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Mike Wilson: Inflation Is No Longer A Positive For Earnings Growth... Or Stocks

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by Tyler Durden
Monday, Apr 18, 2022 - 09:25 PM

Morgan Stanley's runner-up in the "Biggest Wall Street Bear" category (to BofA's Michael Hartnett whose weekly Flow Show doom and gloom is now a source of inspiration for bears everywhere) is out with his own weekly dose of pessimism and in his latest US Equity Strategy note, Morgan Stanley chief US equity strategist Michael Wilson writes that "Q1 earnings season will be more disappointing than thought" and that "inflation is no longer a net positive for earnings growth."

Wilson, whose bio and message header speaks for itself, and hints that bulls are now "the greater fool"...

... predicts that "earnings revisions will decelerate amid 1Q reporting season as the MS Business Conditions Index (a survey of industry analysts) just fell further and margin headwinds mount / are not fully reflected in consensus estimates. Stocks should discount this risk via the ERP channel."

Worse, Wilson argues against of the most recurring (and perplexing) arguments spread by the bears, namely that inflation is actually positive for stocks - which it is, to a point -  and according to Wilson, that point has now been reached and writes that "inflation is no longer a net positive for earnings growth given the impact on costs that are now showing up in margins."

Wilson also warns that the war in Ukraine has led to a spike in energy and food costs "which serve as nothing more than a tax on a consumer that is already struggling with high inflation." In other words, Wilson thinks the positive effects of inflation on earnings growth have reached their peak and are now more likely to be a headwind to growth, particularly as inflation forces
the Fed to remain "max hawkish."

In that regard, the strategist warns that the significant rise in back end rates is having a meaningful impact on interest rate sensitive areas of the economy and market, like housing.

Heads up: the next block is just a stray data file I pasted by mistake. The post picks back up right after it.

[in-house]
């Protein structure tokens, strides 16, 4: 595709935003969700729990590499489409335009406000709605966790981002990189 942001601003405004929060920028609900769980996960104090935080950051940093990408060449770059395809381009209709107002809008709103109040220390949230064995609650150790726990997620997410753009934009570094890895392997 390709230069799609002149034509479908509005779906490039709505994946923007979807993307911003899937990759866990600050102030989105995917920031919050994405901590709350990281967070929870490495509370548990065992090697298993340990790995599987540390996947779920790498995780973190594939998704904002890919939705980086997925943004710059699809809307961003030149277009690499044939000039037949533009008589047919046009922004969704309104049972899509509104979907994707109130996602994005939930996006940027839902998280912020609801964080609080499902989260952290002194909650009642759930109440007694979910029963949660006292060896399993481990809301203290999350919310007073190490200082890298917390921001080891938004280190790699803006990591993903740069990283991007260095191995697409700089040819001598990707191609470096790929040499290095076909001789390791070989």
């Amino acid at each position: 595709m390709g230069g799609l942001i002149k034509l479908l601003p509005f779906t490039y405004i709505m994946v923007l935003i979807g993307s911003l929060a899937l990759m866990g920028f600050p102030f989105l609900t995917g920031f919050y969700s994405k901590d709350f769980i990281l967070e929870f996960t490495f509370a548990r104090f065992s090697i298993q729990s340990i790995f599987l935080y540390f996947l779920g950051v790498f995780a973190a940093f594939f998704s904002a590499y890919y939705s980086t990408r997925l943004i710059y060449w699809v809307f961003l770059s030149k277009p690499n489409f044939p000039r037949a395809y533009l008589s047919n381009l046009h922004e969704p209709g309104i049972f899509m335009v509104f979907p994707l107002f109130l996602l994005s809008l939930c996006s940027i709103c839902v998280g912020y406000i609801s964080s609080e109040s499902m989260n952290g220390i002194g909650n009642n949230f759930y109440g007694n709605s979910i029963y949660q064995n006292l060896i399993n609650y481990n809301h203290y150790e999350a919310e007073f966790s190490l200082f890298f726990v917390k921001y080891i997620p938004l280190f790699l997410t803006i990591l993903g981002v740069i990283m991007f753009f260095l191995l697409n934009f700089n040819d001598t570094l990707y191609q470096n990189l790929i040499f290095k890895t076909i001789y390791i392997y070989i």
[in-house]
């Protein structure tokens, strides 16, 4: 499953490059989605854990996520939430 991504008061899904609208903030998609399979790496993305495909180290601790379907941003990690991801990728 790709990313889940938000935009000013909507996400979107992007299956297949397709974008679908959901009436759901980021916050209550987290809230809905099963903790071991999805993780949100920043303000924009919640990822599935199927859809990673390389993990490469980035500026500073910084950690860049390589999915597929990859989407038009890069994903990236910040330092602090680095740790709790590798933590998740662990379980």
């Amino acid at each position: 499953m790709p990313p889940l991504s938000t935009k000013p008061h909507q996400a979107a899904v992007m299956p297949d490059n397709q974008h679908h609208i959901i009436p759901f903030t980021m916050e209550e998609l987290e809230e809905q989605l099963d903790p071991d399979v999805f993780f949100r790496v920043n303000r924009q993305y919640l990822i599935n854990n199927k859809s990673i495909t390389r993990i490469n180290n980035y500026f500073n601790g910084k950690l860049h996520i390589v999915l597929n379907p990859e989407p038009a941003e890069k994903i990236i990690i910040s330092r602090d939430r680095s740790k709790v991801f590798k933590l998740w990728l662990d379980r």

In practical terms, this means bad Q1 earnings and even uglier earnings for the rest of the year. Indeed, Wilson warns that signs are emerging that Q1 earnings season may be more disappointing than thought... particularly from a guidance/forward estimate standpoint. Case in point, earnings revisions breadth for the S&P 500 has resumed its downtrend over the past 2 weeks and is once again approaching negative territory, while the Morgan Stanley Business Conditions Index (a survey of the bank's industry analysts) fell to its lowest level since April of 2020, and echoing a warning he has frequently made in recent months, Wilson cautions that "margin expectations look overly optimistic for the balance of '22given the myriad of cost pressures companies face."

Starting at the top, Wilson first reminds us that last week he explained why stocks are sending different message about growth than bonds, and laid out the case for why stocks are likely to be the most trusted on this messaging and reiterated his preference for late-cycle Defensives... and yes, according to Wilson, the economy is very late cycle now we "Could Be In A Recession 5-10 Months From Now."

Today, Wilson lays out out the inevitable next step, namely the case for why this earnings season may finally bring the downward revisions to NTM EPS forecasts that have remained elusive, thus far. However, before we get into that analysis let's examine if stocks are telling us anything about where earnings are headed.

In Wilson's experience, P/Es tend to de-rate significantly when the market no longer believes the forecasts. Perhaps the old adage, "never buy a cheap cyclical stock" summarizes that point the best. Indeed, while P/Es have derated this year as we expected, they remain stubbornly high when taking into account the historically sharp rise in 10 year yields. In short, P/Es are down about 11% since Wilson published his (bearish) year ahead outlook, but that de-rating has come from higher rates, as the Equity Risk Premium has plummeted.